And we may see schools reopening this fall. Closing schools reduces a family’s support system. In the case of low-income families, this includes both nutrition and childcare. Then there is the importance of education in our brain-based economy. There are real costs for shutting down our schools. On the other hand, we still do not know how to prevent or treat this disease. With all the great scientific minds and organizational resources now devoted to this task, I am hopeful that we will make progress in the near future — but there we are again: no data, just hope. Educators all over the world need to decide if the dangers of this disease are low enough to risk resuming classroom education. What if we take the risk, but are wrong and cause illness and death? What if we keep the schools closed causing hardship, hunger and even danger to children left at home alone as their parents struggle to earn a living? We will decide one way or the other but is a fantasy to believe that there is a correct answer to what is clearly a dilemma.

Humans are a social species. We are a tactile species. We do not enjoy being alone and do not take well to directions not to touch each other. I saw it on Long Island this weekend, where restaurants were allowed to serve patrons outside. It was a beautiful weekend and restaurants all over Long Beach, New York were doing great business serving tables set up on sidewalks. While waitstaffs wore masks, and tables were not as close to each other as normal, social distancing rules were often violated. But you could almost feel a giant sigh of relief as you walked by and saw patrons joyfully munching and drinking in public for the first time in months. Some of the pressure to re-open is not political or ideological, but cultural and social. The desire to reengage in the world and get out of our homes will continue until the threat posed by the virus is ended.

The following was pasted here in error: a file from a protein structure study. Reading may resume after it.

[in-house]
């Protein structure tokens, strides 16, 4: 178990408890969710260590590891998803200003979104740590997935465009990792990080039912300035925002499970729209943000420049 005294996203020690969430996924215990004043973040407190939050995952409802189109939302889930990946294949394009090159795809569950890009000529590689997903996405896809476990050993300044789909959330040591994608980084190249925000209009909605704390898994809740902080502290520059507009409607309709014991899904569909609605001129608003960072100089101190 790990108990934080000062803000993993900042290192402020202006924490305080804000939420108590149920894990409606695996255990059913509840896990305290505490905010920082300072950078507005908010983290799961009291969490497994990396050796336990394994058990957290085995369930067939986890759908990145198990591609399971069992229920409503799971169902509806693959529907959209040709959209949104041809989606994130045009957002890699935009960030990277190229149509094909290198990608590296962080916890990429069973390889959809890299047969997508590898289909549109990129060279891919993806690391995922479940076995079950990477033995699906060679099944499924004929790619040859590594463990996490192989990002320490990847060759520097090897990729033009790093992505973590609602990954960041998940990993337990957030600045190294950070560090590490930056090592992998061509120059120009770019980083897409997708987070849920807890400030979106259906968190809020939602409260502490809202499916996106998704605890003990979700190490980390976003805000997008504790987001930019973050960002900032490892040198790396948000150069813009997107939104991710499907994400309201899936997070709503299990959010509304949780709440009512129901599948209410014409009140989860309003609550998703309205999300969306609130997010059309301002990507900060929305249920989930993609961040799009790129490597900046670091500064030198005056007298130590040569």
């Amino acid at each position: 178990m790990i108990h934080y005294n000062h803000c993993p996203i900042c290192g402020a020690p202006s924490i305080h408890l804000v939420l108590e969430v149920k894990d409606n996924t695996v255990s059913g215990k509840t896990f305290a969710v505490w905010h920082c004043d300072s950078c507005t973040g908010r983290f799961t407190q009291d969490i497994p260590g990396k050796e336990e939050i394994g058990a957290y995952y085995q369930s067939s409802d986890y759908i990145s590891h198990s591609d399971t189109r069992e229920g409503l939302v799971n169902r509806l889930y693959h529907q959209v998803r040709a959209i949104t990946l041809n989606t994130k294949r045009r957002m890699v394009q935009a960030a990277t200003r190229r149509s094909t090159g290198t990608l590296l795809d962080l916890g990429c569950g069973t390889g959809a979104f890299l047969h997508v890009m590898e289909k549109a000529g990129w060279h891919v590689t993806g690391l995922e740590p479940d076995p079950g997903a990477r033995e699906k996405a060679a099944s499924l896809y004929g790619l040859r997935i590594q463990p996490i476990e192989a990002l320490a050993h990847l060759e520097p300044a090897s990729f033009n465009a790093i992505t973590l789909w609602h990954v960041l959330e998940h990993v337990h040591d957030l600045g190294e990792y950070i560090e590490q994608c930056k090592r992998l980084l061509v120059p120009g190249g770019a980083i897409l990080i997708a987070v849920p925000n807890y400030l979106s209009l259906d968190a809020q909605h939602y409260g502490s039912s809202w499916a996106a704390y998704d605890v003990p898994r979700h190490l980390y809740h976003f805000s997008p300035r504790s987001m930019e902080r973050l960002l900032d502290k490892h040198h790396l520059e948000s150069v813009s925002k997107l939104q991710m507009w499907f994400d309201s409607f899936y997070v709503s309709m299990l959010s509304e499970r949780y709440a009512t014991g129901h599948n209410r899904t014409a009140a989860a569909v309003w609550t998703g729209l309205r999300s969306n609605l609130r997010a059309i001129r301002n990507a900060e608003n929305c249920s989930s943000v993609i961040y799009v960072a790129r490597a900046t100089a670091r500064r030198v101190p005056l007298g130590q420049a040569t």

While I can confidently predict that the social pressure to engage will continue, I can’t predict what might happen if the disease spikes again. I would never have predicted that New Yorkers would adhere to stay at home orders in March, April and May. But they did. The combination of George Floyd’s murder and declining disease numbers brought people out again, but on the streets of New York City, masks are now common. Again, none of that was predictable. But what if we see a second wave this fall? How will people respond? We all have lockdown fatigue, but will the same fear that sent us home in March, be able to send us home in November?

Another prediction I can make with confidence is that we should really expect the unexpected. This is a presidential election year and we have a president who loves attention and conflict, and it is safe to assume he will create as much discord as he needs to maintain and stimulate his political base of support. The impact of his behavior on our current cascading crises is difficult to predict because his behavior is difficult to predict. His election campaign is a wildcard in a wild year.

While there are some fundamental facts that can form the basis for understanding what is happening to us and what is likely to happen, my overall assessment is that anyone who confidently predicts the second half of 2020, hasn’t been paying serious attention to the first half of the year. The warmer weather and longer days provide a sense of hope and normalcy. The streets are less deserted, traffic jams seem to be returning. But nearly 120,000 Americans have died from the virus and millions have lost their jobs. Racism has been restored to the political agenda, but it took an absolutely horrific act of violence to accomplish that feat. In academic terms, June seems like mid-term week, and I’m not really looking forward to the final exam.